We further investigate and quantify this effect by computing temperature and saturation profiles within the leaf and vapour concentration profiles underneath the leaf at time t_{h} = 24 h, as shown in figure 5, for a range of petiole elevations and elongations. In each case, a sharp decrease in temperature occurs over a region close to the petiole–leaf junction, and the temperature profile has an inflection near the centre of the leaf. The temperature within the leaf increases slightly towards the leaf endpoint (as ξ → (m_{1} + 1)L_{leaf} in our model), owing to the evaporation rate vanishing at this point as the leaf width is 2η → 0. For plants with short petioles (m_{1} = 0.5, illustrated by solid lines in figure 5), we see that away from the leaf endpoint, an increase in elevation β_{1} generally results in lower temperature. This effect is not as significant for the plant with longer petiole (m_{1} = 2.5, illustrated by thinner lines with markers in figure 5). Furthermore, while increasing the petiole length for the β_{1} = 5° plant results in a lower leaf midpoint temperature, this enhanced cooling is not seen for the β_{1} = 30°, and a slight increase in leaf midpoint temperature even occurs upon lengthening the β_{1} = 60° plant. Each plant has almost linear water saturation (s) profile through its petiole, with an almost constant water content throughout its leaf. The elongated plants have lower water content s throughout their leaves. In a plant with high β_{1}, this results in a lower water loss rate. However, for the plants with β_{1} = 5°, where the small soil–leaf separation results in higher vapour concentrations and lower transpiration rate, lengthening the petiole enhances the cooling capacity.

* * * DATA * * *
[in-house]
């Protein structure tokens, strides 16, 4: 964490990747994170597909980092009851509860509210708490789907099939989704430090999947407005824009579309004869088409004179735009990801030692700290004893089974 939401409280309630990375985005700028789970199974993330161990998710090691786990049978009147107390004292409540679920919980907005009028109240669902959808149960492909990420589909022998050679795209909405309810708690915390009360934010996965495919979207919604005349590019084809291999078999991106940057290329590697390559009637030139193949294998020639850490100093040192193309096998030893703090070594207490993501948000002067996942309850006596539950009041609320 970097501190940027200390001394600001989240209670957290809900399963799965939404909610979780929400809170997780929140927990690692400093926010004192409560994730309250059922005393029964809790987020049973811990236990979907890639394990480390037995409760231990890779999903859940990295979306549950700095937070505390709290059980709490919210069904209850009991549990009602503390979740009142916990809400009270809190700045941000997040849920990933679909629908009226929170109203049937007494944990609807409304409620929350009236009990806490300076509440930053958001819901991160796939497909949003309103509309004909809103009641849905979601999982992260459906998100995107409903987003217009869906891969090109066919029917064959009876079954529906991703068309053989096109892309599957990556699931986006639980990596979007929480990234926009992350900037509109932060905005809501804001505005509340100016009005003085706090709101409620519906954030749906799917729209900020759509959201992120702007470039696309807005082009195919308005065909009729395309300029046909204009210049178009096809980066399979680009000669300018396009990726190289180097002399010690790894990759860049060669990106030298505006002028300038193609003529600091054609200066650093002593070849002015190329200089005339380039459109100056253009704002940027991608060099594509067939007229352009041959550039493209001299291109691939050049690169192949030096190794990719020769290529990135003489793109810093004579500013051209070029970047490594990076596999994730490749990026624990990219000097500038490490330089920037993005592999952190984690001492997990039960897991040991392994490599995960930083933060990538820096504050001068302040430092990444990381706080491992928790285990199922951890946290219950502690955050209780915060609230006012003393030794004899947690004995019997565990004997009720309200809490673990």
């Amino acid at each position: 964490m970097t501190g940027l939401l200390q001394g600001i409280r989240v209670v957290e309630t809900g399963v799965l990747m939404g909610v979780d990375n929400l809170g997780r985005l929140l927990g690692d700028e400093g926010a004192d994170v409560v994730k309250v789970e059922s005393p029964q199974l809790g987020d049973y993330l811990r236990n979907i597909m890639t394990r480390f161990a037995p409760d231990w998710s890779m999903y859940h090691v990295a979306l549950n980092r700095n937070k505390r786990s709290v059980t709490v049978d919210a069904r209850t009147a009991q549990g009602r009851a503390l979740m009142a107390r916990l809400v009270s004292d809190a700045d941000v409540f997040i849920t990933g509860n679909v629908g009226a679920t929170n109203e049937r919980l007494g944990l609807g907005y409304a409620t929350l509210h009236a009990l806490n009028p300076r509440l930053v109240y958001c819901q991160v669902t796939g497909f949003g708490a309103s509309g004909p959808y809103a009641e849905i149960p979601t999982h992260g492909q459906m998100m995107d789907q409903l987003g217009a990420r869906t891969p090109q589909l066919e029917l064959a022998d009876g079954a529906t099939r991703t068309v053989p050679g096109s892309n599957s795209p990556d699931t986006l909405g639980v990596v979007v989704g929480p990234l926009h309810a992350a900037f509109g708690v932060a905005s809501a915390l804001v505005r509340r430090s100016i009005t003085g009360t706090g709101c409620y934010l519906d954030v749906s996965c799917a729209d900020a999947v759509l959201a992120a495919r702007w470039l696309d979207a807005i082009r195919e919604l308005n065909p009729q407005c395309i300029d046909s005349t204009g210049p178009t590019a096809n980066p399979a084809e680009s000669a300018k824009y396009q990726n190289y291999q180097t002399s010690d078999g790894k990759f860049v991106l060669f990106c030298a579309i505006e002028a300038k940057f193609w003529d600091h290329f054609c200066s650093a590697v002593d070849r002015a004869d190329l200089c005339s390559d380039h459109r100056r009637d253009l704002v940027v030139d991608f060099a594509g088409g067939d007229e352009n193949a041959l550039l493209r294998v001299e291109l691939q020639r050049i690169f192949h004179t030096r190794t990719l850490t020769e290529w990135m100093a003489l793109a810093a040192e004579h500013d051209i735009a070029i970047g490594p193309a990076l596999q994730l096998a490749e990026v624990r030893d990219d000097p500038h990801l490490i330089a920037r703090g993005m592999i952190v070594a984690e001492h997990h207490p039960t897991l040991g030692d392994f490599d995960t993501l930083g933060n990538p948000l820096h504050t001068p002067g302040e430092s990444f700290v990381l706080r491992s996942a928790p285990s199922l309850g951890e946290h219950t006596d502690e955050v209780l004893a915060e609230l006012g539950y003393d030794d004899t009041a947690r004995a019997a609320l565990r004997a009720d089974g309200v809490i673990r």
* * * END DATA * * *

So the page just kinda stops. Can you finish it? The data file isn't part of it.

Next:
The earlierdiscussed nonlinear effects are further demonstrated in figure 6, where we quantify the effect of varying the architectural parameters m_{1} and β_{1}. Specifically, we show steadystate (at 24 h) values for temperature T and saturation s at the centre point of the leaf, water vapour concentration C in the air just below the leaf midpoint, and the transpiration rate (rate of water loss) E_{tot} from the entire leaf, all as functions of m_{1} and β_{1}. Focusing first on the temperature plot (figure 6a), we see that for small angles (25°), the leaf temperature decreases with increases in m_{1} and β_{1}, that is, to architectural adaptations which increase the leaf's distance from the soil surface (in these computations, there is no zero vapour flux from the soil surface, to mimic the coveredsoil experiments in Crawford et al. [2]). For fixed 25°, we see the temperature is nonmonotonic with respect to m_{1}; T decreases with m_{1} to a minimum, then increases for longer petioles. This optimum petiole length for a given elevation represents a plant geometry for which further elevation alone enhances cooling by increasing separation from the soil surface, but enhanced cooling by further elongation alone is not achievable due to a decreased water supply. The contour plot for s (figure 6c) clearly shows the decreased water content with elongation. Furthermore, with our chosen parameter values, the model can predict temperature differences between the different phenotypes of the order of 1°C, and water loss rates of the order of 10^{−}^{8} kg s^{−}^{1}, in agreement with the orders of magnitude reported in Crawford et al. [2].